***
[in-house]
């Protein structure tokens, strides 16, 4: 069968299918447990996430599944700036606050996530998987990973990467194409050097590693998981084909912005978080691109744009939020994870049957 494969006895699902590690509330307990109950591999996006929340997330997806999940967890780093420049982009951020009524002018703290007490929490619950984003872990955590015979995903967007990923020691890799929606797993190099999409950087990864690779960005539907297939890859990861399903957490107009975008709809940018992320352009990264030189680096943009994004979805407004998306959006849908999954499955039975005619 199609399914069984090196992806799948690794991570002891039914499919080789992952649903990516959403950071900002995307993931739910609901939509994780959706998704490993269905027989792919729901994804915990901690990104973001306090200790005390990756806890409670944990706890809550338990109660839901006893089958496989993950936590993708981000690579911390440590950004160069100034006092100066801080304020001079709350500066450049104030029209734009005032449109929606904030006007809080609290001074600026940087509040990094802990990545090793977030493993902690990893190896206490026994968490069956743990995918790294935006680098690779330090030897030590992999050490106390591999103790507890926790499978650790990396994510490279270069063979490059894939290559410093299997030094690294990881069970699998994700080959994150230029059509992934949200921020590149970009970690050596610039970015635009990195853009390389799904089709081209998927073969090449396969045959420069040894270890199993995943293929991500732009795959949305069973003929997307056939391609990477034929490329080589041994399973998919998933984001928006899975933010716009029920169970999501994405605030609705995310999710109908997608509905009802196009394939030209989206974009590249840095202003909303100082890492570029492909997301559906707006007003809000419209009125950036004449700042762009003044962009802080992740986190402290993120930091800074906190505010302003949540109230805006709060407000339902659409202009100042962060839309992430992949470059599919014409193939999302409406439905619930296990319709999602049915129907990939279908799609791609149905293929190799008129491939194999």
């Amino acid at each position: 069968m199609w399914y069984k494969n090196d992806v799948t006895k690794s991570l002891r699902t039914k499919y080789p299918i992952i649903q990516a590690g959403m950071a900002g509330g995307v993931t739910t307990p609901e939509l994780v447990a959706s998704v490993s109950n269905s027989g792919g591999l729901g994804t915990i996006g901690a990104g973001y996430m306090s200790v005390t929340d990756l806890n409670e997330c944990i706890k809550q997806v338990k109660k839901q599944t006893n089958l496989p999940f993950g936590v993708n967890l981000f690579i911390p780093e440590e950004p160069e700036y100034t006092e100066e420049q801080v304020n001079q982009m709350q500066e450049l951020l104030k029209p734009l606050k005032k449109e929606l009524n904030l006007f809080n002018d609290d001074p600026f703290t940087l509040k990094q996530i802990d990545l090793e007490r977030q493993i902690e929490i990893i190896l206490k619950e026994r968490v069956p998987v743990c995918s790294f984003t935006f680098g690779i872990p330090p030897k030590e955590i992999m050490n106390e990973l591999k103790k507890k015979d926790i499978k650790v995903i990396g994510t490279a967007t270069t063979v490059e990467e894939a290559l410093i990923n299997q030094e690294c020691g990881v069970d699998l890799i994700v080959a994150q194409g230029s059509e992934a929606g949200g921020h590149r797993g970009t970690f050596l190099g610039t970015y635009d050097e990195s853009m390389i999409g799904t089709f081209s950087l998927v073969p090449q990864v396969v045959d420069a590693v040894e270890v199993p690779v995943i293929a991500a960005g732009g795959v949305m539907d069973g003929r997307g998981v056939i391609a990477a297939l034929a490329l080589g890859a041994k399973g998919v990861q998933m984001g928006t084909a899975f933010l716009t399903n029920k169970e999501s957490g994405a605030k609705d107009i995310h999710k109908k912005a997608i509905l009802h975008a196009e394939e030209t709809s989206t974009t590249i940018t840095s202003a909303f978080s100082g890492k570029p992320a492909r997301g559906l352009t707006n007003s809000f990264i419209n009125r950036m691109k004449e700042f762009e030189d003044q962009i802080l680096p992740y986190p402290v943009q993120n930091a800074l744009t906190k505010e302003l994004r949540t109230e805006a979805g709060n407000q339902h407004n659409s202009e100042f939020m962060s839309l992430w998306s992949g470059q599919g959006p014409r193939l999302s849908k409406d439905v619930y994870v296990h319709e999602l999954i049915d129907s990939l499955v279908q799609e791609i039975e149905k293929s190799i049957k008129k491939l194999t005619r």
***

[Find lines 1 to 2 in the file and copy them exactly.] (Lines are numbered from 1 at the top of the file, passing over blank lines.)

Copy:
[in-house]
């Protein structure tokens, strides 16, 4: 069968299918447990996430599944700036606050996530998987990973990467194409050097590693998981084909912005978080691109744009939020994870049957 494969006895699902590690509330307990109950591999996006929340997330997806999940967890780093420049982009951020009524002018703290007490929490619950984003872990955590015979995903967007990923020691890799929606797993190099999409950087990864690779960005539907297939890859990861399903957490107009975008709809940018992320352009990264030189680096943009994004979805407004998306959006849908999954499955039975005619 199609399914069984090196992806799948690794991570002891039914499919080789992952649903990516959403950071900002995307993931739910609901939509994780959706998704490993269905027989792919729901994804915990901690990104973001306090200790005390990756806890409670944990706890809550338990109660839901006893089958496989993950936590993708981000690579911390440590950004160069100034006092100066801080304020001079709350500066450049104030029209734009005032449109929606904030006007809080609290001074600026940087509040990094802990990545090793977030493993902690990893190896206490026994968490069956743990995918790294935006680098690779330090030897030590992999050490106390591999103790507890926790499978650790990396994510490279270069063979490059894939290559410093299997030094690294990881069970699998994700080959994150230029059509992934949200921020590149970009970690050596610039970015635009990195853009390389799904089709081209998927073969090449396969045959420069040894270890199993995943293929991500732009795959949305069973003929997307056939391609990477034929490329080589041994399973998919998933984001928006899975933010716009029920169970999501994405605030609705995310999710109908997608509905009802196009394939030209989206974009590249840095202003909303100082890492570029492909997301559906707006007003809000419209009125950036004449700042762009003044962009802080992740986190402290993120930091800074906190505010302003949540109230805006709060407000339902659409202009100042962060839309992430992949470059599919014409193939999302409406439905619930296990319709999602049915129907990939279908799609791609149905293929190799008129491939194999």